Ben Carson

Good News! Ben Carson Is Campaigning Against the Debt. Bad News? Well….

Outsider could wage a Ross Perot-style crusade against the national debt, if only his tongue would get out of the way

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It's the calmness that gets you. |||

It's safe to say that Ben Carson, the celebrated neurosurgeon and inspirational speaker who announced his presidential candidacy Monday, will not win the GOP nomination. Not only because the lone political novice to win a major party's presidential nod since World War II was the more familiar-to-Americans Dwight Eisenhower, but because Carson is running on his inexperience and rhetorical dazzle after seven years of a previously inexperienced president made originally famous by his speeches and books. There's a broad school of current Republican thought that the 2016 nominee has to be a governor with practical executive experience; these are not the best conditions for the Donald Trumps and Herman Cains of the world.

But Carson has some arrows in his quiver that other outsider longshots usually do not. For one, he's a remarkably successful author—his two-decade-old memoir is currently the #272 book on Amazon, his last book was a New York Times bestseller, and I'd wager that his forthcoming release will outsell the rest of the GOP field's combined campaign verbiage. And Carson's rags-to-riches story, now polished over decades, can out-Horatio Alger just about anybody's.  

The question is what will Carson do with his self-conscious, "I-don't-want-to-be-a-politician" political incorrectness. To my happy surprise, he spent a good chunk of his announcement speech hinting at a Ross Perot-style crusade against the massive national debt and its drag on the economic growth:

Miss me yet? |||

We…are going to have to concentrate on fixing the broken economy. Eighteen trillion-plus in national debt—and we have representatives who applaud themselves if the deficit does not go up as much this quarter as it did last quarter. They are completely out to lunch. We have got to drive that thing back down. It is our responsibility.

You need to know who your representatives are. You need to know how they voted, not how they said they voted. If they voted to keep raising the debt ceiling, to keep compromising the future of our children and our grandchildren, you need to throw them out of office.

Eighteen trillion: Think about what that means. If you try to pay that back [at] a rate of $10 million per day, it would take you over 5,000 years. We are putting that on the backs of people coming behind us. This will be the first year that the national debt exceeds the GDP. Economists will tell you that when the debt-to-GDP ratio reaches 90 percent, at that point economic slowdown is inevitable. We have been doing this for a while now.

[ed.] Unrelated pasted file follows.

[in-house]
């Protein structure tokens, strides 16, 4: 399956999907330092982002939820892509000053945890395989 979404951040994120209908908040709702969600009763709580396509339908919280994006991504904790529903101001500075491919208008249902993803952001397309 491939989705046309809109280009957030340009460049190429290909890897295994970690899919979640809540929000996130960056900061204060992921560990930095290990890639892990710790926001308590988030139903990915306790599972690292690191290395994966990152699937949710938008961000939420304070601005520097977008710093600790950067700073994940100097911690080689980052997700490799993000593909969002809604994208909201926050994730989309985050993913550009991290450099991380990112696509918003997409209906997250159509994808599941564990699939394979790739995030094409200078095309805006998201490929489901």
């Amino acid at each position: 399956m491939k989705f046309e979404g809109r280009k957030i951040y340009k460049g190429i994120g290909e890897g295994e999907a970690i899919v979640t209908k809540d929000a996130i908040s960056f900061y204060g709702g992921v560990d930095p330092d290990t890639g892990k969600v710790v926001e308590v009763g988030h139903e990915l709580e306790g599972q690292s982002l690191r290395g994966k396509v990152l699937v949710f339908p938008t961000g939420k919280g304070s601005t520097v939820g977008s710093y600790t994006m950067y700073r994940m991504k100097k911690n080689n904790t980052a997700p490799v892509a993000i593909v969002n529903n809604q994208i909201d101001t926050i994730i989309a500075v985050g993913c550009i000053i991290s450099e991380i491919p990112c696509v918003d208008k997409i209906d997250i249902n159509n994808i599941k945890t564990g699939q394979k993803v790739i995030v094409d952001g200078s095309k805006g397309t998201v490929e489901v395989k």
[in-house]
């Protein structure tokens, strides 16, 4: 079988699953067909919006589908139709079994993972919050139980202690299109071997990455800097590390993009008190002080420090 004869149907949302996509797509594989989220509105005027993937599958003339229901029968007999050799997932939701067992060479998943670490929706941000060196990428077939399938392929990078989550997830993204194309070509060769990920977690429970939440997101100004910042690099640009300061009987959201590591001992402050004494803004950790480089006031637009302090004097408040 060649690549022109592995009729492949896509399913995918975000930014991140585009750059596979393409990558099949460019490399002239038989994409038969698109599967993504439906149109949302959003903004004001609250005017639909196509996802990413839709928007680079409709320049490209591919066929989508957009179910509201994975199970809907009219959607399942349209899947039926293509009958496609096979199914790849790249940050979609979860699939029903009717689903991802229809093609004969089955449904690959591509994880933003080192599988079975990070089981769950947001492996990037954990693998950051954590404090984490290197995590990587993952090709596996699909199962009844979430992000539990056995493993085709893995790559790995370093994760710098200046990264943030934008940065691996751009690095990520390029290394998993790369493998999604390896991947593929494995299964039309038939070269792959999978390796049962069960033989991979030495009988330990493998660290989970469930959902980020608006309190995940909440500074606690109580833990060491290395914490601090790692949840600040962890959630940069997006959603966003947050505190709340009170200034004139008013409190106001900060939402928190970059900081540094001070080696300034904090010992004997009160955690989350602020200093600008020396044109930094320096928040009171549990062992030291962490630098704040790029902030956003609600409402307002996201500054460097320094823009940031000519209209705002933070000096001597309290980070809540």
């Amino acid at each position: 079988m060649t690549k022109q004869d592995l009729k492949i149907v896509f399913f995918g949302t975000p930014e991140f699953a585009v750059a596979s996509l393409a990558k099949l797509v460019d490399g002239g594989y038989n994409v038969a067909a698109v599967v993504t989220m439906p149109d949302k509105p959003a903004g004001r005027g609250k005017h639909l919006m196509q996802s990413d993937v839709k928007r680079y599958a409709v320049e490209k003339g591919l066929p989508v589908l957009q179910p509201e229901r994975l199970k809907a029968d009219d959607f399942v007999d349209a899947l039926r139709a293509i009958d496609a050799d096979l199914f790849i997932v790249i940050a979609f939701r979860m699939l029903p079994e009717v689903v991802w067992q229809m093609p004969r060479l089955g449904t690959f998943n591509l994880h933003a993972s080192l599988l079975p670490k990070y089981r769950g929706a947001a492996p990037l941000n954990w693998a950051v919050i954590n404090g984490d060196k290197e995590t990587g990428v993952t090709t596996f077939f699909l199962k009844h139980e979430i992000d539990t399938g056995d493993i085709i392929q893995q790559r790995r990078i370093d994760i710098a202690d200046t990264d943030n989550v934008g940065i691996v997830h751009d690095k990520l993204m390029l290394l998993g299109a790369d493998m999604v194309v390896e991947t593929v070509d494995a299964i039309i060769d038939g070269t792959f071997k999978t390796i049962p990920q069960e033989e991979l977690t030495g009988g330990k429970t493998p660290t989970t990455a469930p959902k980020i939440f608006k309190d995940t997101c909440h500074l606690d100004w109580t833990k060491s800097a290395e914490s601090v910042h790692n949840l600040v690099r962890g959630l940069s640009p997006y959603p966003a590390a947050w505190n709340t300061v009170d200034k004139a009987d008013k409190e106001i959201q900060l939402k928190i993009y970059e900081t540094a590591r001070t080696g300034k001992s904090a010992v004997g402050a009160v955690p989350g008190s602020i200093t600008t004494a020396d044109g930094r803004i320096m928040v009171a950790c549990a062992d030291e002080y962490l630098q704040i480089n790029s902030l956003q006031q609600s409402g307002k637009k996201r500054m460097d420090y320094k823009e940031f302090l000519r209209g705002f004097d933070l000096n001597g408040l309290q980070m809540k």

From 1850 through 2000, our economy grew at a rate of 3.3 percent, at least, even during wars. From 2001 through 2014, it grew at rate of 1.8 percent. That seems to be the new norm. You probably saw the headlines recently in the last quarter—it grew at like 0.2 percent. This is not good; I don't care how anybody tries to spin it. This is what happens when you have a GDP-debt ratio of 103 percent.

This is what we have got to fix. We have got to fix it immediately. We cannot continue along that pathway. It will have dire consequences in the long run.

Without vouching for Carson's specific numbers here, I would be happy if he made such talk the centerpiece of his campaign, particularly at a time when the new GOP congressional majority is already going wobbly on spending. If the guy's gonna be sucking up oxygen in the race, he might as well be focusing monomaniacally on the giant sucking sound of debt service.

Sadly, those weren't the only comments Carson made this week….

* In Iowa, Carson advocated using oil subsidies to, uh, build ethanol fueling stations!

* On Newsmax TV, when asked what President Carson would do to preserve traditional marriage in the face of a possible Supreme Court decision legalizing same-sex marriage, he issued the following gobbledygook:

First of all, we have to understand how the Constitution works. the president is required to carry out the laws of the land. The laws of the land come from the legislative branch. So if the legislative branch creates a law or changes a law, the executive branch has a responsibly to carry it out. It doesn't say they have the responsibility to carry out a judicial law.